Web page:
Something’s Got to Give

By Ashleigh Brilliant   |   April 19, 2022

Although it has now become a somewhat ritualized procedure, particularly associated with Christmas and birthdays, the practice of gift-giving has a long and colorful history in our culture.

According to a leading authority (St. Paul, quoting Jesus), “It is more blessed to give than to receive.” Far be it from me to question anybody’s holy writ – but I say unto you that these words have been, and still are, the basis of much moralistic claptrap.

First, let us note that it is also blessed to receive. After all, givers do need receivers. Also, the amount of blessedness depends largely on who’s giving to whom, and what is being given. Giving someone a piece of your mind is not likely to come under the sanctified category, nor is giving ‘em Hell, nor giving the lie to some claim they’ve made.

And, quite apart from recipients, “giving,” in itself, can often be taken as an indication of weakness, collapse, or surrender, as in giving in, giving out, or giving up. No such yielding, not even “giving up the Ghost,” can be taken as morally commendable.

In times past, the most praiseworthy kind of giving was a gift to God, or to the Gods, in the form of what we call a sacrifice. This usually consisted of the deliberate destruction of something precious, often the life of a domestic animal. Children today are not usually told that, in the Biblical story of Noah’s Ark, as soon as the Great Flood was over, and Noah was able leave the Ark and step out on dry land, his first action was to build an altar, and sacrifice on it some of the very same animals he had just saved.

Elements of such rites remain with us even today – for example, in the form of bullfighting, which of course I had to see when visiting Spain. And some years later, when visiting Nepal, I had the dubious privilege of witnessing a hilltop religious ceremony, involving the slaughter and sacrificial “offering” of young goats.

With the rise of human communities, which tragically seem always to be in need of defense against each other, there has been the enduring concept of “giving one’s life” for the group, whether a tribe, state, or nation. This can, of course, only be done by dying (presumably voluntarily). But, except for its inspirational value, the gift would possibly have been of more benefit to those left behind if the life-giver had remained alive and healthy.

In the “modern” world, gift-giving has become a highly organized social phenomenon, involving professional fund-raisers and huge world-wide programs, to benefit such causes as medical aid and research, educational improvements, and poverty relief. This all started some two centuries ago, with the founding of the International Red Cross in Geneva, Switzerland, in 1863. (Their symbol is a reversal of the Swiss flag, which has a white cross on a red background.) Since then, the accumulation of vast industrial fortunes has made possible gift-giving on a hitherto unheard-of scale.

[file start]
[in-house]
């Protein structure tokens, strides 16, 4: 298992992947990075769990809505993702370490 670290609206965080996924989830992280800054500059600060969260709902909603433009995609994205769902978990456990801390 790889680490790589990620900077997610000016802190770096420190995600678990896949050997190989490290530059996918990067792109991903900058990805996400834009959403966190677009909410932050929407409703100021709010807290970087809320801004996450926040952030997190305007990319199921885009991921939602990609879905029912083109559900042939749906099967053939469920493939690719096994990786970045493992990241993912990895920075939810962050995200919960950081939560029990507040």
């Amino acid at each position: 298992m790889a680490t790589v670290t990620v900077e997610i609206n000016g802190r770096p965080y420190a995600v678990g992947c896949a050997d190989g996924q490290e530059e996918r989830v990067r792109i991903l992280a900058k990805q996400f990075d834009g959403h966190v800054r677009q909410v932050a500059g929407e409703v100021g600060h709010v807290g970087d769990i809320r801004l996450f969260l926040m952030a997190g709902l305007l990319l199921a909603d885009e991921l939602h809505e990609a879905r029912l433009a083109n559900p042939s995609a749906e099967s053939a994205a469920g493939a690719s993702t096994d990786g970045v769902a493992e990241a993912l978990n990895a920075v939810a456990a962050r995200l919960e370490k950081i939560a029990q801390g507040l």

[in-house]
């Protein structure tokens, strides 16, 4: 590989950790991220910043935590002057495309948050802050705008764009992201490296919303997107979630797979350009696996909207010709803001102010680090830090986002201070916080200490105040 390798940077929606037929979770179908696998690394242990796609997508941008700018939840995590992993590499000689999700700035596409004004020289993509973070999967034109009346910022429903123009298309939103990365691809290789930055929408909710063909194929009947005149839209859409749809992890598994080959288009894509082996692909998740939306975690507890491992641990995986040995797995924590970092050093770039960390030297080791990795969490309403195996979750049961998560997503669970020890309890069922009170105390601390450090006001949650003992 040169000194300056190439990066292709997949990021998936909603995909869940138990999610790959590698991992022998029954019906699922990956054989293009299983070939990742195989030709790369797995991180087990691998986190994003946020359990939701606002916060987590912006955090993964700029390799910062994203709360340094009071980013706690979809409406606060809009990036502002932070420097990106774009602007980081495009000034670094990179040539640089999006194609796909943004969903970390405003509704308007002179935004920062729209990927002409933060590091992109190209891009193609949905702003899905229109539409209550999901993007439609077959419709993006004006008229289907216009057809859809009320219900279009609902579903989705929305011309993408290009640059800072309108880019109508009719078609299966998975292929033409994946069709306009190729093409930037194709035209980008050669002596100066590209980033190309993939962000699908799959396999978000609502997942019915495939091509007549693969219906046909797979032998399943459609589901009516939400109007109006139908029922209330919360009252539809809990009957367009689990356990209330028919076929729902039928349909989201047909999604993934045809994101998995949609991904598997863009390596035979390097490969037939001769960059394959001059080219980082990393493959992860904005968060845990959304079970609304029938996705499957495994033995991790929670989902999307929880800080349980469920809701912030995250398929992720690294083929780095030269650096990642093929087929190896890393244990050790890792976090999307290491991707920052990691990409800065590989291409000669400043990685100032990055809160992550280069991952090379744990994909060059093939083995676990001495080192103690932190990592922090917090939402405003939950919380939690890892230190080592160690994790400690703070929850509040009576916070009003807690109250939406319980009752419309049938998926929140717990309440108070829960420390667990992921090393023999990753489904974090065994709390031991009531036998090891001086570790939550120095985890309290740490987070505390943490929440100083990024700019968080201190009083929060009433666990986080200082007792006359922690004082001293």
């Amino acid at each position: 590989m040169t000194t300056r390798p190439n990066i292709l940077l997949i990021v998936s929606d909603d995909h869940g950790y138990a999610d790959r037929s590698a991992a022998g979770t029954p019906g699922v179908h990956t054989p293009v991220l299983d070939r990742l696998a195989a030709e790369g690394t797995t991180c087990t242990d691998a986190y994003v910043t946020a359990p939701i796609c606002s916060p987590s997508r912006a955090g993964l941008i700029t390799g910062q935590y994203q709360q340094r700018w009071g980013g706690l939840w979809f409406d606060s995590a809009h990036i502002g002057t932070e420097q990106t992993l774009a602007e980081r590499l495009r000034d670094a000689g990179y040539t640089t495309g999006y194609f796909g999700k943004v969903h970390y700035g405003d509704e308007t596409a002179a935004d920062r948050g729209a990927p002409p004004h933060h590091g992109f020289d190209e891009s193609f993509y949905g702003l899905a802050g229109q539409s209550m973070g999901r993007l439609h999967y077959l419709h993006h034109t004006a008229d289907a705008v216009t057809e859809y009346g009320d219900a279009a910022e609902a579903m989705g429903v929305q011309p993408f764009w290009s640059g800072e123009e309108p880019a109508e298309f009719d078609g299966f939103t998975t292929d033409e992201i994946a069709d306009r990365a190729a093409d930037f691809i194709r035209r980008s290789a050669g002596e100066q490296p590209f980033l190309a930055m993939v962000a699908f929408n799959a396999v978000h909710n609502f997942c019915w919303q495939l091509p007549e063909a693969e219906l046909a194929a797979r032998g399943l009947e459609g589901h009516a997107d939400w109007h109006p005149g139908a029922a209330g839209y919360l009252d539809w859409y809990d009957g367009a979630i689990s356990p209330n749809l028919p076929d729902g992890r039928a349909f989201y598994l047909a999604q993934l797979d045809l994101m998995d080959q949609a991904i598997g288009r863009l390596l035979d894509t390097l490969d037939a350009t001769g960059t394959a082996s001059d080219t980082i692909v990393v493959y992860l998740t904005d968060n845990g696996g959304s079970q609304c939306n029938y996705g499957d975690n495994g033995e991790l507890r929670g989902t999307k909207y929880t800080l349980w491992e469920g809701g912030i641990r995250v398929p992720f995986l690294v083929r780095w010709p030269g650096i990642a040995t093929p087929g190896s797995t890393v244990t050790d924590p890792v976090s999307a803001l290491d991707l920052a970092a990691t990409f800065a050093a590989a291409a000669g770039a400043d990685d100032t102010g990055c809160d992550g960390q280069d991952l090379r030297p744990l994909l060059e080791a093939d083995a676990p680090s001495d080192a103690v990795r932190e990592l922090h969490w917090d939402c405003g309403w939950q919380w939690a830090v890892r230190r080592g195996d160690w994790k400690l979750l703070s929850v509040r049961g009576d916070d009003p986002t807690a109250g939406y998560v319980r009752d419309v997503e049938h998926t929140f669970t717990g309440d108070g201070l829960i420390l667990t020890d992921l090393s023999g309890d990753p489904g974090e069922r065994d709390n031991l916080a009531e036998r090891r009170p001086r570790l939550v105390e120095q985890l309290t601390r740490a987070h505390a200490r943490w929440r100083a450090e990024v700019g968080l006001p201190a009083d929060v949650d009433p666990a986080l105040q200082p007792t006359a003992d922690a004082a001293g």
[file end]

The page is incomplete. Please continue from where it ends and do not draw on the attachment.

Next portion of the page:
To me, the most impressive example of such massive, privately-funded efforts to benefit humanity has been that of Andrew Carnegie, through whose “philanthropy,” incredible as it may seem, between 1883 and 1929, a total of more than 2,500 “Carnegie Libraries” were established all over the world, many of which are still functioning.

First, let us note that it is
also blessed to receive.

But giving can also backfire, or prove pointless, if anything is expected in return. The Israelis – the very “People of the Book” – learned this lesson in a bitter way, when they gave up land they had bought with many of their own lives to the Palestinians, in exchange for a peace – which has still not arrived.

How can I have come this far in an article devoted to Giving, without yet mentioning Charity and Love? According to many translations, those words mean the same thing. “Charity,” however, since the time of King James, has acquired rather negative implications, suggesting that the gift is unearned, or even undeserved. The victims of a natural disaster may be embarrassed to feel that they are the recipients of charity, whether or not it comes from the government.

But receiving LOVE, no matter what the circumstances, is an entirely different matter. Hardly anybody doesn’t want to be loved, in some way, by some person or creature. Too bad that, like so many of our deepest feelings, Love has been corrupted into a commodity, and become (together with various other products) a “Gift that Keeps on Giving.” 


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